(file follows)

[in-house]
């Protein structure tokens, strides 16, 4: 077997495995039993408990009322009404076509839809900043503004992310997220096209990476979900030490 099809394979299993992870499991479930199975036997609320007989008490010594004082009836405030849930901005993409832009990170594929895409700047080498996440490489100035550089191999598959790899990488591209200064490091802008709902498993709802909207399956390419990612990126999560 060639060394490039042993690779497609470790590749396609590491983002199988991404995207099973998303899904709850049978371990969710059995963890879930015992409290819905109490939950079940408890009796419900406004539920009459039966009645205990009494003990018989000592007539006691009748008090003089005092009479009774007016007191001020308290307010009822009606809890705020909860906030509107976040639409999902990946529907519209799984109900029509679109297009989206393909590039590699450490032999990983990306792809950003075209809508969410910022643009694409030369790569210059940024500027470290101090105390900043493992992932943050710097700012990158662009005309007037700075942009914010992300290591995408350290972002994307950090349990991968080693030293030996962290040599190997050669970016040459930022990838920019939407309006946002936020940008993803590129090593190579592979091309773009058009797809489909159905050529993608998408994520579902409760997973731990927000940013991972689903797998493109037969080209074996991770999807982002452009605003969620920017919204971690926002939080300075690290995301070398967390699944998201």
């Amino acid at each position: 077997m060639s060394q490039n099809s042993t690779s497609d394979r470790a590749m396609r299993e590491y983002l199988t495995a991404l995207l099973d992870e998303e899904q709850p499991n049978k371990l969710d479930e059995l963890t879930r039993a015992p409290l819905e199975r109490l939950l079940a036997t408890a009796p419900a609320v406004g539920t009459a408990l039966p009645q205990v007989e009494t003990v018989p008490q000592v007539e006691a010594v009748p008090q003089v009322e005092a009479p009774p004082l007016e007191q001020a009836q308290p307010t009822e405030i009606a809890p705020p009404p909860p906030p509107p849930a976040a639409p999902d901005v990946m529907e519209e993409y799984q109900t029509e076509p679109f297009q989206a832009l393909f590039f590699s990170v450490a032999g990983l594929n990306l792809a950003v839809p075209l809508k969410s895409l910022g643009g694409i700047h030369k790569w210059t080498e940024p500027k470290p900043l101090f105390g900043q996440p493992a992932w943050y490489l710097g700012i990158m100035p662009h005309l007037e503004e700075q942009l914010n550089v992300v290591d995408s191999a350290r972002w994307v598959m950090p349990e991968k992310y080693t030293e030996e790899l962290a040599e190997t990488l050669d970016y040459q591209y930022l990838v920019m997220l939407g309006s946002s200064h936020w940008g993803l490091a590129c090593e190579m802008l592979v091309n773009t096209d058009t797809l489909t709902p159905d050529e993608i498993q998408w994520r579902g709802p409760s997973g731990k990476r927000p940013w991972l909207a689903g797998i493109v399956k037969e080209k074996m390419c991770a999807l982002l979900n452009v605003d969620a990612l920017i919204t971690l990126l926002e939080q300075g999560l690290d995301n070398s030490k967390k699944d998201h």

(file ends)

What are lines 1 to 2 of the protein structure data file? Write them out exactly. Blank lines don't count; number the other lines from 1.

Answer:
[in-house]
């Protein structure tokens, strides 16, 4: 077997495995039993408990009322009404076509839809900043503004992310997220096209990476979900030490 099809394979299993992870499991479930199975036997609320007989008490010594004082009836405030849930901005993409832009990170594929895409700047080498996440490489100035550089191999598959790899990488591209200064490091802008709902498993709802909207399956390419990612990126999560 060639060394490039042993690779497609470790590749396609590491983002199988991404995207099973998303899904709850049978371990969710059995963890879930015992409290819905109490939950079940408890009796419900406004539920009459039966009645205990009494003990018989000592007539006691009748008090003089005092009479009774007016007191001020308290307010009822009606809890705020909860906030509107976040639409999902990946529907519209799984109900029509679109297009989206393909590039590699450490032999990983990306792809950003075209809508969410910022643009694409030369790569210059940024500027470290101090105390900043493992992932943050710097700012990158662009005309007037700075942009914010992300290591995408350290972002994307950090349990991968080693030293030996962290040599190997050669970016040459930022990838920019939407309006946002936020940008993803590129090593190579592979091309773009058009797809489909159905050529993608998408994520579902409760997973731990927000940013991972689903797998493109037969080209074996991770999807982002452009605003969620920017919204971690926002939080300075690290995301070398967390699944998201």